VT Halter-built ships named WorkBoat’s 2019 Boat of the Year

VT Halter Marine Inc., part of ST Engineering North America, received top honors during the International WorkBoat Show when the Taino and El Coqui were named the 2019 Boat of the Year by WorkBoat magazine. The ships, built for Crowley Maritime Corp, were selected based on criteria set by WorkBoat and by popular vote.

The Taino and El Coquí are the first Commitment-class, liquefied natural gas-powered ConRo ships built for Crowley’s shipping and logistics services between Jacksonville, Fla., and San Juan, Puerto Rico. Built specifically for the Puerto Rico trade, the ships are 720′, with 26,500 deadweight tons, and are able to transport up to 2,400 20-equivalent units (TEUs) at a cruising speed of 22 knots.

Each vessel accommodates a wide range of container sizes and types including 53’x8’6″, high-capacity containers, up to 300 refrigerated containers and a mix of about 400 cars and larger vehicles in the enclosed, ventilated and weather-tight Ro/Ro decks.

Receiving the award for Boat of the year are, from left, Johan Sperling, Vice President of Crowley Shipping, Rob Mullins, Deputy President of VT Halter Marine, David Krapf, Editor in Chief, WorkBoat Magazine, Ray Martus, Vice President of Crowley Maritime and Quentin Stewart, Account Manager for Warsila. VT Halter Marine photo

This award marks the first time a VT Halter vessel has been awarded Boat of the Year. VT Halter vessels have been named in the Significant Boat listing six times.

“VT Halter Marine is proud to be part of the team on these first of class vessels for Crowley,” said Ron Baczkowski, president and CEO of VT Halter Marine. “We are especially proud that the ConRos are supporting the economy and U.S. citizens of Puerto Rico. This award is a strong testament that the dedicated craftsmen and women at VT Halter Marine can build and deliver technically complex and innovatively designed vessels.”

Fueling the ships with LNG reduces emissions significantly, including a 100% reduction in sulphur oxide and particulate matter; a 92% cut in nitrogen oxide and carbon dioxide emissions will be cut by more than 35% per container, compared with current fossil fuels.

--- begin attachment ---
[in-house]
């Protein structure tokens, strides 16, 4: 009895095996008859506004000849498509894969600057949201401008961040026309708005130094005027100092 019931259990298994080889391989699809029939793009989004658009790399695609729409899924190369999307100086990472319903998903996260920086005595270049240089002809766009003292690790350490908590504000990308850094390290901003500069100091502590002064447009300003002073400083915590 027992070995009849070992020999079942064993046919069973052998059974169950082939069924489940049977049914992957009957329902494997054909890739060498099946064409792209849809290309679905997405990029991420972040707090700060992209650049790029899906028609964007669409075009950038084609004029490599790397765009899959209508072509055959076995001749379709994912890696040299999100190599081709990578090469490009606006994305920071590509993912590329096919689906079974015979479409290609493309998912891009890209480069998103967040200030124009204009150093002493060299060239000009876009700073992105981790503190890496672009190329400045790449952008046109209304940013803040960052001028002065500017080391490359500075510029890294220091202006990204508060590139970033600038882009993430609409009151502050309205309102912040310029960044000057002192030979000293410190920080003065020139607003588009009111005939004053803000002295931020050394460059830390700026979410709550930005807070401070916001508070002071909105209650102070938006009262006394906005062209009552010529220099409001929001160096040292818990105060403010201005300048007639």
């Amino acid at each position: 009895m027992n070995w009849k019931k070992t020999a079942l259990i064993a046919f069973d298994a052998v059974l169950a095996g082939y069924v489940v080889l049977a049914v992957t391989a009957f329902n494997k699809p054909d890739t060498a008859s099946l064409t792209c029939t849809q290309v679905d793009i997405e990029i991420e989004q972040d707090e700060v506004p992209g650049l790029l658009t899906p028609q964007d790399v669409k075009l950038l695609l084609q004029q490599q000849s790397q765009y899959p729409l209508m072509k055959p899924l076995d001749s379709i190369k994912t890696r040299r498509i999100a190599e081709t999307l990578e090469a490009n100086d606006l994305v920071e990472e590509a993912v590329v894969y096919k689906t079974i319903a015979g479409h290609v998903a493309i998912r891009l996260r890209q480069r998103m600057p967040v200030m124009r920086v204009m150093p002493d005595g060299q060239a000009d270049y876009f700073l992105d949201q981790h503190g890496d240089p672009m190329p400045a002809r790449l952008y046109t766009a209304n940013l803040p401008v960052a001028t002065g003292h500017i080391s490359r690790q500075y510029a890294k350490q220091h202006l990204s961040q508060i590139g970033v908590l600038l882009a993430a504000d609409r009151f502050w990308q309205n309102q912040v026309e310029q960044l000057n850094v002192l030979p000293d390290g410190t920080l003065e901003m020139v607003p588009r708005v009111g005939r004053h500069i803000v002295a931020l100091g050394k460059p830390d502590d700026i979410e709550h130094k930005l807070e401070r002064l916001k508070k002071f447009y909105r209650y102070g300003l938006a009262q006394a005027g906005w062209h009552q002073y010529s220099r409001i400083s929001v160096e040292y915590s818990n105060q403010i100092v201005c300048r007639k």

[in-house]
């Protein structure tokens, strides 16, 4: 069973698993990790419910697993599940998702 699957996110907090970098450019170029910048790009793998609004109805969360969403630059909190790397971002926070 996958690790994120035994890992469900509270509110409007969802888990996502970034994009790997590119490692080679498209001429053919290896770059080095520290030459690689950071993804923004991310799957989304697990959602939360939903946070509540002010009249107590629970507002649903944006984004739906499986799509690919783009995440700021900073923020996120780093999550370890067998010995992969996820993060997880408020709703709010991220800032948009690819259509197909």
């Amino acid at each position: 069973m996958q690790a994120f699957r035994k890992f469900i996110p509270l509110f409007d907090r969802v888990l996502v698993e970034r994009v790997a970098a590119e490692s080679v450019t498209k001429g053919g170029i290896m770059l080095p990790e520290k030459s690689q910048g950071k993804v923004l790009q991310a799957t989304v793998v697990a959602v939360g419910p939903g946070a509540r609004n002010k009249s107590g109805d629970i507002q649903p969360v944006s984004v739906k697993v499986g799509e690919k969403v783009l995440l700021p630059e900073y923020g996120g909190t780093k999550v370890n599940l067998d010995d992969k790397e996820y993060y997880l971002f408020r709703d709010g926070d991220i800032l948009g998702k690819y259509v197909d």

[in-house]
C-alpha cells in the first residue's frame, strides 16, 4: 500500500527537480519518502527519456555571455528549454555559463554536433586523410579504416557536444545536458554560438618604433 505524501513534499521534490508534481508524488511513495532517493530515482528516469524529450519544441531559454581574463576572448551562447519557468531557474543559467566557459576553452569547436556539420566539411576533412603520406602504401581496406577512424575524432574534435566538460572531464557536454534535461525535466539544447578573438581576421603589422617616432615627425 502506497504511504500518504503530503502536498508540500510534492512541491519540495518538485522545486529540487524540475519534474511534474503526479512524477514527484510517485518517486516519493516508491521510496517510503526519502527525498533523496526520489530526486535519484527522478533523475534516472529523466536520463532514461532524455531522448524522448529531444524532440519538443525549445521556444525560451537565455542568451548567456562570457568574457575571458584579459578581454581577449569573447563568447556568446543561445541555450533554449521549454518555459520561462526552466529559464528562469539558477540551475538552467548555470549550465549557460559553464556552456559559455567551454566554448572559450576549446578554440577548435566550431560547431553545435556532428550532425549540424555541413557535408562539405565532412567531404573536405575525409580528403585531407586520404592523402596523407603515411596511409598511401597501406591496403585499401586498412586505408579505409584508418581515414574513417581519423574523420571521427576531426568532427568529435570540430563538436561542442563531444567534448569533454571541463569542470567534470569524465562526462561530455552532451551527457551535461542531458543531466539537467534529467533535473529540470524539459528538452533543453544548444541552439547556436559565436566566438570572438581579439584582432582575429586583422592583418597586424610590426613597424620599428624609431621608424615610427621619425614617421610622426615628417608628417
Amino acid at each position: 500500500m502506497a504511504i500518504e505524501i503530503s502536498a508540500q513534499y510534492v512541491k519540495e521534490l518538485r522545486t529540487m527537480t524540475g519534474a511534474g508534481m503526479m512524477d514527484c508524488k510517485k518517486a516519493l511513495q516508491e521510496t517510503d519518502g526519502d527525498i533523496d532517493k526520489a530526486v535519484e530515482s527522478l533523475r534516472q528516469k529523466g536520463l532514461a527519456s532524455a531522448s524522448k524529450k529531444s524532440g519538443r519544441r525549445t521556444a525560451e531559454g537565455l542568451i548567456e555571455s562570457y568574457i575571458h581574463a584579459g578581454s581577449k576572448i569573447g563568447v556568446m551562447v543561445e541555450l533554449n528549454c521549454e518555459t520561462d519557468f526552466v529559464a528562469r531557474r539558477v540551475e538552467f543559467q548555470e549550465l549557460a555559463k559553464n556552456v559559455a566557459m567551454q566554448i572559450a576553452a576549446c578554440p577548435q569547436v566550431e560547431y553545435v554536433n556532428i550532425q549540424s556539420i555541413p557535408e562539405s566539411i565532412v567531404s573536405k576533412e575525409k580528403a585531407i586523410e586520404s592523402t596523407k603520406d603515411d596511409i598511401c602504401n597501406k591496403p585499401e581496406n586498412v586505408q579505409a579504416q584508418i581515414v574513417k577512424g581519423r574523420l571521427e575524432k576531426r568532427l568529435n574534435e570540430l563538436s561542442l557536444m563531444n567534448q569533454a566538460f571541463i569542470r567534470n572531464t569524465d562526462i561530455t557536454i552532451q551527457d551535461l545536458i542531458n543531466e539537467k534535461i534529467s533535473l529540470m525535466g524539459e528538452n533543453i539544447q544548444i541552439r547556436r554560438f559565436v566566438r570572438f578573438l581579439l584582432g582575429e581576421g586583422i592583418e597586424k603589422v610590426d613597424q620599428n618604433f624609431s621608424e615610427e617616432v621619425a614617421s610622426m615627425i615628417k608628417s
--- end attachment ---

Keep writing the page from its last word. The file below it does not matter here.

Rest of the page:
“Building these dual-fueled vessels gave us the opportunity to learn how to work with LNG and really understand the special equipment and materials in the LNG supply chain,” Baczkowski said. “VT Halter Marine is in a much better position to support the marine industry as it moves to greener propulsion system alternatives.”

Only boats that appeared in WorkBoat magazine from December 2018 to November 2019 were considered for the Significant Boat listing. In addition, the boat has to appear as a full item in the magazine’s boatbuilding section (On the Ways) or be the focus of one of a feature article, which means the story must have a list of specifications, including owner, builder and designer, at least one photo of the boat and an interview with at least one of the major participants in the project. Furthermore, while design is the most important ingredient in the Significant Boat consideration, it is not the only one. Consideration is not based on naval architecture and marine engineering only. Other factors include the vessel’s first-of-its-kind status, if it is a successful series build, where it operates, whom it serves and how it helps advance new workboat frontiers such as wind energy.

VT Halter Marine vessels have been included in the Significant Boat listings in the following years:

2002 – Marshall Foss and Lynn Marie

2003 — Oscar Dyson

2004 — U.S. Army LSV

2006 — Pacific Reliance/Barge 650-1

2013 – Liberty/750-3

2016 — Donna J. Bouchard/B272 and Kim M. Bouchard/B270

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